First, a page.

Once upon a time, long, long, long ago, a presidential candidate could be heard uttering these words:
Too often we honor swagger and bluster and the wielders of force; too often we excuse those who are willing to build their own lives on the shattered dreams of others. Some Americans who preach nonviolence abroad fail to practice it here at home. Some who accuse others of inciting riots have by their own conduct invited them.
Some looks for scapegoats, others look for conspiracies, but this much is clear; violence breeds violence, repression brings retaliation, and only a cleaning of our whole society can remove this sickness from our soul.
For there is another kind of violence, slower but just as deadly, destructive as the shot or the bomb in the night. This is the violence of institutions; indifference and inaction and slow decay. This is the violence that afflicts the poor, that poisons relations between men because their skin has different colors. This is a slow destruction of a child by hunger, and schools without books and homes without heat in the winter.
This is the breaking of a man’s spirit by denying him the chance to stand as a father and as a man among other men. And this too afflicts us all. I have not come here to propose a set of specific remedies nor is there a single set. For a broad and adequate outline we know what must be done. When you teach a man to hate and fear his brother, when you teach that he is a lesser man because of his color or his beliefs or the policies he pursues, when you teach that those who differ from you threaten your freedom or your job or your family, then you also learn to confront others not as fellow citizens but as enemies – to be met not with cooperation but with conquest, to be subjugated and mastered.
We learn, at the last, to look at our brothers as aliens, men with whom we share a city, but not a community, men bound to us in common dwelling, but not in common effort. We learn to share only a common fear – only a common desire to retreat from each other – only a common impulse to meet disagreement with force. For all this there are no final answers.
Yet we know what we must do. It is to achieve true justice among our fellow citizens. The question is now what programs we should seek to enact. The question is whether we can find in our own midst and in our own hearts that leadership of human purpose that will recognize the terrible truths of our existence.
We must admit the vanity of our false distinctions among men and learn to find our own advancement in the search for the advancement of all. We must admit in ourselves that our own children’s future cannot be built on the misfortunes of others. We must recognize that this short life can neither be ennobled or enriched by hatred or revenge.
Our lives on this planet are too short and the work to be done too great to let this spirit flourish any longer in our land. Of course we cannot vanish it with a program, nor with a resolution.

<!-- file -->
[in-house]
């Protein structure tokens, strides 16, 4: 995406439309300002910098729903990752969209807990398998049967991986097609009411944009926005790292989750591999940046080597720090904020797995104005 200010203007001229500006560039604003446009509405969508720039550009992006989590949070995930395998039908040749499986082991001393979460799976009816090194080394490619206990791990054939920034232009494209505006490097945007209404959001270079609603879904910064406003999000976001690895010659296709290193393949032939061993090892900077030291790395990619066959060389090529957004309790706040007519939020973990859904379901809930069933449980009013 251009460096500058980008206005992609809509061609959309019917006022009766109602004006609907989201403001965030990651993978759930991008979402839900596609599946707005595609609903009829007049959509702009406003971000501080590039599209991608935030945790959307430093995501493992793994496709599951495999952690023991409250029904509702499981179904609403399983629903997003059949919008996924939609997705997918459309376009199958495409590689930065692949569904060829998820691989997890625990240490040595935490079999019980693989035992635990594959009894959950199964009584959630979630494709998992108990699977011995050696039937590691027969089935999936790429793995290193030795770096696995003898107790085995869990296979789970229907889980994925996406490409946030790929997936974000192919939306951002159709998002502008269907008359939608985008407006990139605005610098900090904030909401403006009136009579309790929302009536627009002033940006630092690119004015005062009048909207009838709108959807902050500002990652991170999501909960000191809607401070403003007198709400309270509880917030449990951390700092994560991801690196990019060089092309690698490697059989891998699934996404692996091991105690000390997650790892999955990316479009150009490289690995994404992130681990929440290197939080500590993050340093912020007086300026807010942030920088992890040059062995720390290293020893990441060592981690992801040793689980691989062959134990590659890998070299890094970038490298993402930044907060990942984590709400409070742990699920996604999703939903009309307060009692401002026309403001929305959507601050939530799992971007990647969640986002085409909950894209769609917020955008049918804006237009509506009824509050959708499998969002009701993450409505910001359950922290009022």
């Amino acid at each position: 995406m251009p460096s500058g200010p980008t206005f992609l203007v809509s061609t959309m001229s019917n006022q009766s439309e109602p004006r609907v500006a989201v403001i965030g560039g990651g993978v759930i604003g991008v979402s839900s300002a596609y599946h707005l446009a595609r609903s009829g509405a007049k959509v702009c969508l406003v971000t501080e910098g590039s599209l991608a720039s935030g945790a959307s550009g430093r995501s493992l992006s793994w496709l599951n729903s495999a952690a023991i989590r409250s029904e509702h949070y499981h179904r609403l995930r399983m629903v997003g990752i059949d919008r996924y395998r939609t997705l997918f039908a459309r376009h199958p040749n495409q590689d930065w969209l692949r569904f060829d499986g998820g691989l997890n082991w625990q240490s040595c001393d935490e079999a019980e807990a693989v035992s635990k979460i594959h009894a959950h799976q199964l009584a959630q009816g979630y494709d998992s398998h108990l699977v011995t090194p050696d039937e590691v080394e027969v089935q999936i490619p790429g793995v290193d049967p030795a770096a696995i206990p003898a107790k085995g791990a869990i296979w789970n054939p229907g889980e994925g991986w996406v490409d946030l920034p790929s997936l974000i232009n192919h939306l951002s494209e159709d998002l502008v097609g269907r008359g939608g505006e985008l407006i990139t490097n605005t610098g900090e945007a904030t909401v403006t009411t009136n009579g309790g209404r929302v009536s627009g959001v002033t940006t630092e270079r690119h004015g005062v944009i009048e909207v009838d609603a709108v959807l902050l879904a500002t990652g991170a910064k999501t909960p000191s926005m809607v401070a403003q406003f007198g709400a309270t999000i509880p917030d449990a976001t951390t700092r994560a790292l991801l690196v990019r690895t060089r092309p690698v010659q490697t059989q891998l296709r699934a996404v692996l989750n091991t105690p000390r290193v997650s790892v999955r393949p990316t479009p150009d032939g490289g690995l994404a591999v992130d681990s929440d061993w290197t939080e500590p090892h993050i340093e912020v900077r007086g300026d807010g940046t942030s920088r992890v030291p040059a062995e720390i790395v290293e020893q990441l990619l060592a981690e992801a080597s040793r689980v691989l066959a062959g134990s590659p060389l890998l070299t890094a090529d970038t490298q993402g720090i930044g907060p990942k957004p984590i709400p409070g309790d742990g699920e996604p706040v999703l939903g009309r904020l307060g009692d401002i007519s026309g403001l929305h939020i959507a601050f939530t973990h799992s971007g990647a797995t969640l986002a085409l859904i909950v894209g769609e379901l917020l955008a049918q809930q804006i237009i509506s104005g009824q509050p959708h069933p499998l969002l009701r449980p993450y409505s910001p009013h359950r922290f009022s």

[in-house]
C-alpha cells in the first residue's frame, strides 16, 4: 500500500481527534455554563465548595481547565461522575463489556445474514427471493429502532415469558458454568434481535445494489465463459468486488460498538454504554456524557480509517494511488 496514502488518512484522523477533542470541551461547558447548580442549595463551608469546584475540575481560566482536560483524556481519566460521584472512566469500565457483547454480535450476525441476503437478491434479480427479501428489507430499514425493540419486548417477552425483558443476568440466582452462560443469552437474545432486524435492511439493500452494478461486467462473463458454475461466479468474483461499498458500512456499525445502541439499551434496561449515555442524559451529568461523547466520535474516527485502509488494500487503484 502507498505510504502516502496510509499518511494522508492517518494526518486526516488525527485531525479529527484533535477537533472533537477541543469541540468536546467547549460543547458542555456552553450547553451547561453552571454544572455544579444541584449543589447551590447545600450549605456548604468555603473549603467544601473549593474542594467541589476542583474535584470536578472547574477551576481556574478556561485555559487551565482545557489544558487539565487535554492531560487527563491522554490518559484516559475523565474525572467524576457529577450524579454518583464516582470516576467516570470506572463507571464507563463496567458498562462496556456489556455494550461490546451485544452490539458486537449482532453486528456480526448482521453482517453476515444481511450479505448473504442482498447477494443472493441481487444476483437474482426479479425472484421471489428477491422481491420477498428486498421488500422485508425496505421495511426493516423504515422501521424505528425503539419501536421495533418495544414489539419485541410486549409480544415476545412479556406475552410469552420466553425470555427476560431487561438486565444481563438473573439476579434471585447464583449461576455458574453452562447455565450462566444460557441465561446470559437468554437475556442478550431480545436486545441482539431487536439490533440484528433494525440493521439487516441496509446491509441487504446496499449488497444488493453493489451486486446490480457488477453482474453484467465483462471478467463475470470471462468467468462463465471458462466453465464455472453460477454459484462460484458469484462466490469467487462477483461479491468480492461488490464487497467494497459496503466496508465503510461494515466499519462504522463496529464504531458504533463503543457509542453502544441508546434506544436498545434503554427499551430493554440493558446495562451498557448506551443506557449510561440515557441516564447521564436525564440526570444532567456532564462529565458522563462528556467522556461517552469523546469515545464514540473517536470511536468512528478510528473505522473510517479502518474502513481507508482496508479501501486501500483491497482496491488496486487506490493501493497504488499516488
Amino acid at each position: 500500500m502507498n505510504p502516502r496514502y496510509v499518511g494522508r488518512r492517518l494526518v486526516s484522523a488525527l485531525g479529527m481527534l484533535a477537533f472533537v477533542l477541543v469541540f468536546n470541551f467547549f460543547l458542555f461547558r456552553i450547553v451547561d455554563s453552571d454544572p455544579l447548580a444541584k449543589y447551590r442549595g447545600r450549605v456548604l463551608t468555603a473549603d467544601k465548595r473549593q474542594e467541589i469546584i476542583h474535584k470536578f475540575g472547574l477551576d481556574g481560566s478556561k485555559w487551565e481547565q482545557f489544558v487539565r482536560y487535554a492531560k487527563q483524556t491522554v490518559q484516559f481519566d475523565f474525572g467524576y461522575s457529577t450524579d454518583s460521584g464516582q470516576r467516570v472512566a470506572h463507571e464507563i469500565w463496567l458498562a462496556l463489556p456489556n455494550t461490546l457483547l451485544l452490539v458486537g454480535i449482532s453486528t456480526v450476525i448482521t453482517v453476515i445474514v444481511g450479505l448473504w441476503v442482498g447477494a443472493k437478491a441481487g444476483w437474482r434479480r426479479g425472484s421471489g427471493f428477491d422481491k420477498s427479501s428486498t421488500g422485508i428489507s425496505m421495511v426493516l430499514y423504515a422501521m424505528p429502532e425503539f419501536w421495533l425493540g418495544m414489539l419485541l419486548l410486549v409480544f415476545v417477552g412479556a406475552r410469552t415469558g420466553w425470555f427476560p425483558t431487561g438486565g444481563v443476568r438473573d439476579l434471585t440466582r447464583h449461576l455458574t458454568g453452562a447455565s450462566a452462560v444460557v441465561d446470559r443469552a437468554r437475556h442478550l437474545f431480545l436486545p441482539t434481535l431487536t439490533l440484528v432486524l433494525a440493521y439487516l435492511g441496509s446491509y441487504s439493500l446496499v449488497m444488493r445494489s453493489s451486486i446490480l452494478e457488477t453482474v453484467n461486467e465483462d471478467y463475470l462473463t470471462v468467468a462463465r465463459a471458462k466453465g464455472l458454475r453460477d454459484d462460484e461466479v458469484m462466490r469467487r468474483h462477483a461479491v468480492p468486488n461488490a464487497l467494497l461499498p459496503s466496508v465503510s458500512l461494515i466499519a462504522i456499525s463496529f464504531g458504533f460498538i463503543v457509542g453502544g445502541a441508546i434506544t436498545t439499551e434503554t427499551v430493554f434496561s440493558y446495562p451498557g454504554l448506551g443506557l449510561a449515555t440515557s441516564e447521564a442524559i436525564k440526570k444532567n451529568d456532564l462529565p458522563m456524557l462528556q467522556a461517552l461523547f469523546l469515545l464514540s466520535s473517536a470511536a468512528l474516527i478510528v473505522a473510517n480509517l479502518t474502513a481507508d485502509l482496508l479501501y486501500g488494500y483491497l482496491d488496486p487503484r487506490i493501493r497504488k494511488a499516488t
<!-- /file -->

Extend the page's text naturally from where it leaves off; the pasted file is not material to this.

But we can perhaps remember – even if only for a time – that those who live with us are our brothers, that they share with us the same short movement of life, that they seek – as we do – nothing but the chance to live out their lives in purpose and happiness, winning what satisfaction and fulfillment they can.
Surely this bond of common faith, this bond of common goal, can begin to teach us something. Surely we can learn, at least, to look at those around us as fellow men and surely we can begin to work a little harder to bind up the wounds among us and to become in our hearts brothers and countrymen once again.
That was Bobby Kennedy, a terribly imperfect man and political candidate, speaking at the Cleveland City Club the day after Martin Luther King was executed. You and I together could draw up a lengthy laundry list of the sins committed by Bobby Kennedy in his personal and public lives. He, precisely like you and me, fell to temptation, rage, ideology, privilege, moral superiority, sexism, and so many other seductions until the day he died barely two months after delivering this speech. His greatest sin, though, was simply being a human being. Yet, as a human, he was capable of greatness. At times he was lucid and courageous enough to say things that, whether read or heard, made hearts soar. Mine certainly soared when I read this just now.
My friend and sister Zaineb Istrabadi pointed out a snippet from the speech this AM. In researching the time and place in which he delivered these words, I came upon the entirety of it. I was blown away. I hope you’ve been, too.
And now I have to resist a certain creeping sense of discouragement. No one on the public stage today can speak so brilliantly and so forcefully. No one would dare. No one would want to be so blatantly ignored or, worse, ridiculed for speaking in such lofty language of such noble concepts, as anyone who delivered this speech in 2016 surely would be.